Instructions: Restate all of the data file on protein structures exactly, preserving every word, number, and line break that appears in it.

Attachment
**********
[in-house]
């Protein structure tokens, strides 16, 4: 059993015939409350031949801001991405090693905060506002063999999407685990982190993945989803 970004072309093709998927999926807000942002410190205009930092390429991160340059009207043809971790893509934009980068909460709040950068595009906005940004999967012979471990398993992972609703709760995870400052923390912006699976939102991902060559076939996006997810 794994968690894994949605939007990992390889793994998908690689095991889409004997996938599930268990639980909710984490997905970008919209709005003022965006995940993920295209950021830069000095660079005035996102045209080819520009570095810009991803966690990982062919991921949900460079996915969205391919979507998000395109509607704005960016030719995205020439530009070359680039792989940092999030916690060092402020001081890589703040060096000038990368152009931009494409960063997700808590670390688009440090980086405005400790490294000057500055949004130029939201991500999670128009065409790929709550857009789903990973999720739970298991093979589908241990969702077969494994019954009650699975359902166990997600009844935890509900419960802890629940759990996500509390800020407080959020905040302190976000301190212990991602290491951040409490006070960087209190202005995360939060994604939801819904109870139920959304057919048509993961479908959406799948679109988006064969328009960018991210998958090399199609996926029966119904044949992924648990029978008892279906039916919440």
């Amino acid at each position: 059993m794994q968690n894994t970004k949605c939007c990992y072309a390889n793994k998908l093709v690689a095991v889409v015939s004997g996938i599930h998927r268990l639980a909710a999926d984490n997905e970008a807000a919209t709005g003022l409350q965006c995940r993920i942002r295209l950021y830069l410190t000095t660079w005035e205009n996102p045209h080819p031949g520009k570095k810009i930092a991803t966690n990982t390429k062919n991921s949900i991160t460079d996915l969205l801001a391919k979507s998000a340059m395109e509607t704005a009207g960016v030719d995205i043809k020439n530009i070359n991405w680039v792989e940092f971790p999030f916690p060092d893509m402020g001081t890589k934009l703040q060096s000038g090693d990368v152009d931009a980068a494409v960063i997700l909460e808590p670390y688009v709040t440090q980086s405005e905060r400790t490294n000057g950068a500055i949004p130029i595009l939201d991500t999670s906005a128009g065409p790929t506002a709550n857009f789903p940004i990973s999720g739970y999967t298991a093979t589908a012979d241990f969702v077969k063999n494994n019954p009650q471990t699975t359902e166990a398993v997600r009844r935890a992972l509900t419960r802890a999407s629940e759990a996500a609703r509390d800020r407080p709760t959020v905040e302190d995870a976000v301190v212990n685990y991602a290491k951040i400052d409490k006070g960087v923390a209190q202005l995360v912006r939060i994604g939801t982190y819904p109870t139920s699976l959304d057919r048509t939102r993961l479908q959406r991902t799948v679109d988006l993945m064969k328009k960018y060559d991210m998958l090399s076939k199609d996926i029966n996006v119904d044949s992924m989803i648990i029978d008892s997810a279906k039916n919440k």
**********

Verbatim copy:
[in-house]
């Protein structure tokens, strides 16, 4: 059993015939409350031949801001991405090693905060506002063999999407685990982190993945989803 970004072309093709998927999926807000942002410190205009930092390429991160340059009207043809971790893509934009980068909460709040950068595009906005940004999967012979471990398993992972609703709760995870400052923390912006699976939102991902060559076939996006997810 794994968690894994949605939007990992390889793994998908690689095991889409004997996938599930268990639980909710984490997905970008919209709005003022965006995940993920295209950021830069000095660079005035996102045209080819520009570095810009991803966690990982062919991921949900460079996915969205391919979507998000395109509607704005960016030719995205020439530009070359680039792989940092999030916690060092402020001081890589703040060096000038990368152009931009494409960063997700808590670390688009440090980086405005400790490294000057500055949004130029939201991500999670128009065409790929709550857009789903990973999720739970298991093979589908241990969702077969494994019954009650699975359902166990997600009844935890509900419960802890629940759990996500509390800020407080959020905040302190976000301190212990991602290491951040409490006070960087209190202005995360939060994604939801819904109870139920959304057919048509993961479908959406799948679109988006064969328009960018991210998958090399199609996926029966119904044949992924648990029978008892279906039916919440």
């Amino acid at each position: 059993m794994q968690n894994t970004k949605c939007c990992y072309a390889n793994k998908l093709v690689a095991v889409v015939s004997g996938i599930h998927r268990l639980a909710a999926d984490n997905e970008a807000a919209t709005g003022l409350q965006c995940r993920i942002r295209l950021y830069l410190t000095t660079w005035e205009n996102p045209h080819p031949g520009k570095k810009i930092a991803t966690n990982t390429k062919n991921s949900i991160t460079d996915l969205l801001a391919k979507s998000a340059m395109e509607t704005a009207g960016v030719d995205i043809k020439n530009i070359n991405w680039v792989e940092f971790p999030f916690p060092d893509m402020g001081t890589k934009l703040q060096s000038g090693d990368v152009d931009a980068a494409v960063i997700l909460e808590p670390y688009v709040t440090q980086s405005e905060r400790t490294n000057g950068a500055i949004p130029i595009l939201d991500t999670s906005a128009g065409p790929t506002a709550n857009f789903p940004i990973s999720g739970y999967t298991a093979t589908a012979d241990f969702v077969k063999n494994n019954p009650q471990t699975t359902e166990a398993v997600r009844r935890a992972l509900t419960r802890a999407s629940e759990a996500a609703r509390d800020r407080p709760t959020v905040e302190d995870a976000v301190v212990n685990y991602a290491k951040i400052d409490k006070g960087v923390a209190q202005l995360v912006r939060i994604g939801t982190y819904p109870t139920s699976l959304d057919r048509t939102r993961l479908q959406r991902t799948v679109d988006l993945m064969k328009k960018y060559d991210m998958l090399s076939k199609d996926i029966n996006v119904d044949s992924m989803i648990i029978d008892s997810a279906k039916n919440k």